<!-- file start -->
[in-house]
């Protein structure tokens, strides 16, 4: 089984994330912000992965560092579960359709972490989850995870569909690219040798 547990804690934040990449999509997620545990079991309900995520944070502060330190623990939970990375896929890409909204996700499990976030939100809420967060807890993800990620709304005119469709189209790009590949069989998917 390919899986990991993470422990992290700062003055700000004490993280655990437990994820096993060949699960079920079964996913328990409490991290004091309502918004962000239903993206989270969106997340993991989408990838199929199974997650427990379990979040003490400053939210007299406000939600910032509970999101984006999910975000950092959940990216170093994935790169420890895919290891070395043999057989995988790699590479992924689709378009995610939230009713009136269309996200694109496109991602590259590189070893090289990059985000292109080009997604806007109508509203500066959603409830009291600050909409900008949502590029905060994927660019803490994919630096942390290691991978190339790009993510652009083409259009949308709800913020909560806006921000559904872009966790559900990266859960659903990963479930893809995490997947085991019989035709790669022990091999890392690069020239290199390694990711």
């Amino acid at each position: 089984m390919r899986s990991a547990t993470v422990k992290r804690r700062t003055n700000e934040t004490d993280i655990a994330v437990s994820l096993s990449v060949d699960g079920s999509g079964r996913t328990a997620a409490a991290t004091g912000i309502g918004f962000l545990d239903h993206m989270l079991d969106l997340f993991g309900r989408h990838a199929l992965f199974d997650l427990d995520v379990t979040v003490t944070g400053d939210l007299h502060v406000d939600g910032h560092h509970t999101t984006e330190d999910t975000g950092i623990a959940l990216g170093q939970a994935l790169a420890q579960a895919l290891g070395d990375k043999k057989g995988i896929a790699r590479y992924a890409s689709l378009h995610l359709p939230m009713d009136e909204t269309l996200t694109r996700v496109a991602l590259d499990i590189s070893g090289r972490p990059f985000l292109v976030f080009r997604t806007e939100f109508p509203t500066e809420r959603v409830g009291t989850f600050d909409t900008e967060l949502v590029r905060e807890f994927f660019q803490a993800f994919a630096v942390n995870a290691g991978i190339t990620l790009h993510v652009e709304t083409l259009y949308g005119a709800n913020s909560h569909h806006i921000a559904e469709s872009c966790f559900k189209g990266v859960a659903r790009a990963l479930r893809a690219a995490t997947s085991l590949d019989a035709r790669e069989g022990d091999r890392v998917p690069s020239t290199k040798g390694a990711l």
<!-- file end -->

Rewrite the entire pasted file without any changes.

[in-house]
């Protein structure tokens, strides 16, 4: 089984994330912000992965560092579960359709972490989850995870569909690219040798 547990804690934040990449999509997620545990079991309900995520944070502060330190623990939970990375896929890409909204996700499990976030939100809420967060807890993800990620709304005119469709189209790009590949069989998917 390919899986990991993470422990992290700062003055700000004490993280655990437990994820096993060949699960079920079964996913328990409490991290004091309502918004962000239903993206989270969106997340993991989408990838199929199974997650427990379990979040003490400053939210007299406000939600910032509970999101984006999910975000950092959940990216170093994935790169420890895919290891070395043999057989995988790699590479992924689709378009995610939230009713009136269309996200694109496109991602590259590189070893090289990059985000292109080009997604806007109508509203500066959603409830009291600050909409900008949502590029905060994927660019803490994919630096942390290691991978190339790009993510652009083409259009949308709800913020909560806006921000559904872009966790559900990266859960659903990963479930893809995490997947085991019989035709790669022990091999890392690069020239290199390694990711």
């Amino acid at each position: 089984m390919r899986s990991a547990t993470v422990k992290r804690r700062t003055n700000e934040t004490d993280i655990a994330v437990s994820l096993s990449v060949d699960g079920s999509g079964r996913t328990a997620a409490a991290t004091g912000i309502g918004f962000l545990d239903h993206m989270l079991d969106l997340f993991g309900r989408h990838a199929l992965f199974d997650l427990d995520v379990t979040v003490t944070g400053d939210l007299h502060v406000d939600g910032h560092h509970t999101t984006e330190d999910t975000g950092i623990a959940l990216g170093q939970a994935l790169a420890q579960a895919l290891g070395d990375k043999k057989g995988i896929a790699r590479y992924a890409s689709l378009h995610l359709p939230m009713d009136e909204t269309l996200t694109r996700v496109a991602l590259d499990i590189s070893g090289r972490p990059f985000l292109v976030f080009r997604t806007e939100f109508p509203t500066e809420r959603v409830g009291t989850f600050d909409t900008e967060l949502v590029r905060e807890f994927f660019q803490a993800f994919a630096v942390n995870a290691g991978i190339t990620l790009h993510v652009e709304t083409l259009y949308g005119a709800n913020s909560h569909h806006i921000a559904e469709s872009c966790f559900k189209g990266v859960a659903r790009a990963l479930r893809a690219a995490t997947s085991l590949d019989a035709r790669e069989g022990d091999r890392v998917p690069s020239t290199k040798g390694a990711l």